# Chapter 1 Patterns of Motion and Equilibrium

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Chapter 1 Patterns of Motion and Equilibrium
PHSC 1011 Chapter 1 Patterns of Motion and Equilibrium

1.1 Aristotle on Motion Two Kinds of Motion – Natural and Violent
Natural Motion depends on the Nature of the Object. An object has a “proper place” and, if not there, will strive to get there. Natural Motion is straight up or straight down. All motion on the Earth is linear . All motion in the heavens (outer space) is curved .

1.1 Aristotle on Motion Violent Motion is imposed motion caused by pushing or pulling. Motion continues only so long as there is an applied force to an object. Removing the force stops the object. The speed at which an object falls is directly related to the mass of an object . It would take a man named Galileo to start the wheels of change in this field of knowledge called physics.

1.2 Galileo’s Concept of Inertia
According to Galileo, the motion of a falling object is independent of mass - two objects of unequal masses will fall to the ground when dropped from a set height in equal times The reason why objects did not always fall in the same time was because of a retarding force called friction. Once an object is set in motion, it will remain in motion without the application of a force except as necessary to overcome friction.

1.2 Galileo’s Concept of Inertia
Galileo did an experiment by rolling balls in a tray with sloped sides. He observed that the balls increased in speed going downhill, maintained constant speed on the level, and decreased in speed going uphill. He concluded that if friction were not present, the ball moving on the level would continue at the same speed indefinitely. He also noted that objects at rest tend to remain at rest. This resistance an object has to a change in its state of motion is called INERTIA.

1.2 Galileo’s Concept of Inertia

1.3 Mass – a Measure of Inertia
The amount of inertia an object possesses depends upon the amount of matter in the object – the more matter, the greater the inertia. The term, MASS, is used to describe the amount of matter in an object. The greater and object’s mass, the greater the magnitude of its inertia. Therefore, mass can be used as a measure of an object’s inertia.

1.3 Mass – a Measure of Inertia
Mass Versus Weight Mass is a measure of the amount of material in an object and also it’s inertia. Weight is the force upon an object due to gravity. Mass and Weight are proportional to each other

1.3 Mass – a Measure of Inertia
Mass Versus Weight Mass is measured in kilograms (kg). One kilogram weighs 9.8 newtons (N). One kilogram of mass weighs 2.2 lb. One pound is equivalent to 4.45 N.

1.3 Mass – a Measure of Inertia Mass Versus Weight

1.4 Net Force A force is a push or a pull.
An object does not speed up, slow down, or change direction unless a force acts upon it. An object moving through the atmosphere and/or in contact with the Earth have a variety of forces acting upon it, for example: aerodynamic drag, gravity, and mechanical friction. The NET FORCE on the object is a combination of all forces acting upon it.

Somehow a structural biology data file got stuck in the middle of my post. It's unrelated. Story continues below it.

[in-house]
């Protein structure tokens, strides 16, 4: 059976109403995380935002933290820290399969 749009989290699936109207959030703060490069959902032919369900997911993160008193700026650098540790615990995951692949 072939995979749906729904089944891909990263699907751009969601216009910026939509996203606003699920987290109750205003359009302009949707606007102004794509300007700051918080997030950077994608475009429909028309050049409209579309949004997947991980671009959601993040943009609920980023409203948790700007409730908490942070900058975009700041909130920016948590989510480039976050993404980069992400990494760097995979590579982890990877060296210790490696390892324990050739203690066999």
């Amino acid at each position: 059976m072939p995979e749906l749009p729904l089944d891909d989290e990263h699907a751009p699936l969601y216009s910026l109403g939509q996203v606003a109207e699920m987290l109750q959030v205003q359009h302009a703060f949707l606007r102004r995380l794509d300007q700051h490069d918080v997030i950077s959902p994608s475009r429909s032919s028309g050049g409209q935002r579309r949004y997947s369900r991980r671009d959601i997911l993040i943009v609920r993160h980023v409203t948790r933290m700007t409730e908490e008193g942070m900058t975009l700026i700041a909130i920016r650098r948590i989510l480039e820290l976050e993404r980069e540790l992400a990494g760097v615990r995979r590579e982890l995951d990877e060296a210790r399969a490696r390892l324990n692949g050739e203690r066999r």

1.4 Net Force

SF = 0 1.5 The Equilibrium Rule
When the combination of all forces acting upon an object add up to a zero net force (that is – they cancel each other out) the object is said to be in Mechanical Equilibrium. SF = 0

1.5 The Equilibrium Rule

1.6 Support Force When an object sits on a surface, gravity pulls the object downward. Since the object remain motionless, the net force must be zero. Therefore the surface is exerting a Support Force upward upon the book.

1.6 Support Force

1.7 Equilbrium of Moving Things
Equilibrium is a state of no change. An object at rest is at equilibrium. An object moving at a constant speed in a straight line is in equilibrium. Question: Can an object being subjected to a single force be in equilibrium?

1.8 The Force of Friction Friction always acts in a direction to oppose motion. The amount of friction between two surfaces depends on the kinds of material and how tightly they are pressed together. Friction is caused by tiny surface bumps and the “stickiness” of the atoms on the surfaces of the two materials.

1.8 The Force of Friction

1.8 The Force of Friction

1.9 Speed and Velocity Speed is the distance traveled in a given time.
Travel Time Instantaneous Speed is the speed at a given instant. Average speed is the total distance covered divided by the total time for the trip.

1.9 Speed and Velocity Velocity is combination of Speed and Direction of Travel. Constant Velocity is constant speed and constant direction – motion in a straight line at constant speed. All things in the universe are moving. When we discuss speed or velocity, we are talking about speed or velocity relative to something else (usually the surface of the Earth).

1.10 Acceleration When the rate of motion of an object changes, we say that the object is undergoing Acceleration. Acceleration is defined as the rate of change of velocity. Acceleration = Change in Velocity Time Interval

1.10 Acceleration

1.10 Acceleration

1.10 Acceleration